We stayed on Church Green which is probably the most attractive part of the town centre. Nearby are the old market hall and butter cross. The green itself is a large expanse of open space headed by the Church of St Mary with its impressive spire. It can be seen for miles around. Back in the day though, Church Green wasn’t so peaceful. The whole green was filled with crowded sheep pens as farmers bought and sold their valuable livestock. The nearby River Windrush provided water for the washing, fulling and dying of the wool. Later the river provided power for the early spinning and weaving machines and was subsequently used to generate steam when the industrial revolution got into full swing. Part of the attraction of the Cotswolds to today’s tourist is that it is a throwback to a bygone, pre-industrial era. Bypassed by the main transport routes, most of it’s wool manufacturing towns fell into decline and economic stagnation in the 19th century. In fact it is difficult to spot a Victorian building in any of these places. This explains their  current popularity — they present a chocolate box version of Ye Olde England. However, Witney is the exception that proves the rule. It’s merchants and manufacturers successfully lobbied to have a rail link and it was already an important stop on the coaching routes. It never became a nostalgic backwater. Instead, it embraced industrialisation and the centre of  its cloth production moved from workers’ cottages to large mills. While trying to navigate ourselves out of the town one day we suddenly came across a tall, brick chimney– a remnant of one of those steam powered factories — Witney Mill. It looked incongruous in rural Oxfordshire, as this was a sight we associated more with the Pennine mill towns of Lancashire and Yorkshire in the north. Until it closed in 1962, Witney Mill was the town’s last working blanket factory.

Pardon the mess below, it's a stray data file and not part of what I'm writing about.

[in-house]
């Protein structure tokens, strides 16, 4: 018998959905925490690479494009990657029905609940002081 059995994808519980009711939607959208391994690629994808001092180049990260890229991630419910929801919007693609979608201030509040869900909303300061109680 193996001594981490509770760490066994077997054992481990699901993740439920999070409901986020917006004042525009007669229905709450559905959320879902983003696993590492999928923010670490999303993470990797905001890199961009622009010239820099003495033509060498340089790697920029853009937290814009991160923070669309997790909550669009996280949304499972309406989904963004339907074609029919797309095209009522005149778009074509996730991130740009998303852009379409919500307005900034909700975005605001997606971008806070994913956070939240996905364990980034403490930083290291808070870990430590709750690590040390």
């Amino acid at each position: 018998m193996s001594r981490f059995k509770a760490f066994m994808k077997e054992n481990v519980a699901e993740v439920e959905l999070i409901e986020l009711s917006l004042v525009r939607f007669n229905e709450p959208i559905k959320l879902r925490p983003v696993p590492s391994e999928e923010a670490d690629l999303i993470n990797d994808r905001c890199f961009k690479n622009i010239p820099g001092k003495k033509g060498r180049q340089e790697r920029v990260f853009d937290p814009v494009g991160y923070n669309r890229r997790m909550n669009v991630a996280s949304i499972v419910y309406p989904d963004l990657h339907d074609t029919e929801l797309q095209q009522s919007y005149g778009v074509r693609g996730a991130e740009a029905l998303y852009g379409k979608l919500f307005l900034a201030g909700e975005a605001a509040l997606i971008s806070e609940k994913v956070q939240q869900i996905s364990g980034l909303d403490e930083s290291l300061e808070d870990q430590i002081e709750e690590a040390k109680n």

I have always been fascinated by the Textile Industry having taught countless children about it in my days as a History teacher. When my pupils complained about having to do their schoolwork, I reminded them what their life would have been like 150 to 200 years ago. Children worked long hours in factories and mills. Before that, when industry was centred on people’s homes ( cottage industry), every member of the family was expected to contribute. In the textile industry for instance, the boys would help their fathers do the carding ( combing of the raw wool), while the girls assisted their mothers with the spinning ( i.e. — turning the raw wool into thread or yarn, by stretching and twisting it.) Thus the name for an unmarried woman is still a “spinster”, although it might be deemed rude to actually call someone that today. One can imagine the girls and women telling stories as they worked — “spinning a yarn.” Meanwhile, the man of the house, when he wasn’t working in the fields, would busy himself on the loom, turning the thread or yarn into cloth. In Witney this was mainly turned into blankets. A shuttle containing the thread was passed quickly from side to side, weaving in and out of the vertical threads already attached to the loom. Thus today we get the term “shuttle service” for a bus or a train that goes back and forth between two close destinations. The weaver worked in the room which had the biggest window to maximise the light he needed to do the job. This is why old weavers’ cottages have their biggest windows upstairs, where the loom was operated. Examples of these can still be seen in and around Witney.